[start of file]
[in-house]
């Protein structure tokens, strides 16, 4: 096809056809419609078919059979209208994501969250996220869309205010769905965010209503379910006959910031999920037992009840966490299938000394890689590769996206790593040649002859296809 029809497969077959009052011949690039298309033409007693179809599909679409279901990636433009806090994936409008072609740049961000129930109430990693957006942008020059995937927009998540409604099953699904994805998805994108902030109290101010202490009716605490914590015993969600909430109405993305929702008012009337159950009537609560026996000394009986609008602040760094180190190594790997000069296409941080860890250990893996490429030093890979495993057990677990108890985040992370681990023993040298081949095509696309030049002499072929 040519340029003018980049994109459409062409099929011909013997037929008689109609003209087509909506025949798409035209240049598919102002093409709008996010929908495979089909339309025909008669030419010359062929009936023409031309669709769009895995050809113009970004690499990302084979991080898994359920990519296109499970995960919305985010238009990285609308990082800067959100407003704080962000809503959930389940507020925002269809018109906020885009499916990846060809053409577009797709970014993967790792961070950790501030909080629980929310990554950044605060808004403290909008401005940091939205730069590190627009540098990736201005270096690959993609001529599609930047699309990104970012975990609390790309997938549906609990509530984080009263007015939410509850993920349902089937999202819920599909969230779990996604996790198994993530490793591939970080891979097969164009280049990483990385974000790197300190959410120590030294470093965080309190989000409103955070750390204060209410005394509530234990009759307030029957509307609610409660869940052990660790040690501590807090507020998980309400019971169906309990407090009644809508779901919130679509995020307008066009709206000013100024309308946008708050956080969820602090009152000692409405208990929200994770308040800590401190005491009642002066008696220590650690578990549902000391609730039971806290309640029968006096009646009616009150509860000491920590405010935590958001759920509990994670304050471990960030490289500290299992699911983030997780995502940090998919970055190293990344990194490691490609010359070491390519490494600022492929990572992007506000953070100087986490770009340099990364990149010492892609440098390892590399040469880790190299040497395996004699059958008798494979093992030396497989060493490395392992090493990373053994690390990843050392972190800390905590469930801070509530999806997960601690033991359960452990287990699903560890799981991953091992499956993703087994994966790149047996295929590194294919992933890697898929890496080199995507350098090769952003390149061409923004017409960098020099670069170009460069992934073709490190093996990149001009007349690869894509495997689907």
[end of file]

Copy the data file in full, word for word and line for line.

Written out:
[in-house]
């Protein structure tokens, strides 16, 4: 096809056809419609078919059979209208994501969250996220869309205010769905965010209503379910006959910031999920037992009840966490299938000394890689590769996206790593040649002859296809 029809497969077959009052011949690039298309033409007693179809599909679409279901990636433009806090994936409008072609740049961000129930109430990693957006942008020059995937927009998540409604099953699904994805998805994108902030109290101010202490009716605490914590015993969600909430109405993305929702008012009337159950009537609560026996000394009986609008602040760094180190190594790997000069296409941080860890250990893996490429030093890979495993057990677990108890985040992370681990023993040298081949095509696309030049002499072929 040519340029003018980049994109459409062409099929011909013997037929008689109609003209087509909506025949798409035209240049598919102002093409709008996010929908495979089909339309025909008669030419010359062929009936023409031309669709769009895995050809113009970004690499990302084979991080898994359920990519296109499970995960919305985010238009990285609308990082800067959100407003704080962000809503959930389940507020925002269809018109906020885009499916990846060809053409577009797709970014993967790792961070950790501030909080629980929310990554950044605060808004403290909008401005940091939205730069590190627009540098990736201005270096690959993609001529599609930047699309990104970012975990609390790309997938549906609990509530984080009263007015939410509850993920349902089937999202819920599909969230779990996604996790198994993530490793591939970080891979097969164009280049990483990385974000790197300190959410120590030294470093965080309190989000409103955070750390204060209410005394509530234990009759307030029957509307609610409660869940052990660790040690501590807090507020998980309400019971169906309990407090009644809508779901919130679509995020307008066009709206000013100024309308946008708050956080969820602090009152000692409405208990929200994770308040800590401190005491009642002066008696220590650690578990549902000391609730039971806290309640029968006096009646009616009150509860000491920590405010935590958001759920509990994670304050471990960030490289500290299992699911983030997780995502940090998919970055190293990344990194490691490609010359070491390519490494600022492929990572992007506000953070100087986490770009340099990364990149010492892609440098390892590399040469880790190299040497395996004699059958008798494979093992030396497989060493490395392992090493990373053994690390990843050392972190800390905590469930801070509530999806997960601690033991359960452990287990699903560890799981991953091992499956993703087994994966790149047996295929590194294919992933890697898929890496080199995507350098090769952003390149061409923004017409960098020099670069170009460069992934073709490190093996990149001009007349690869894509495997689907």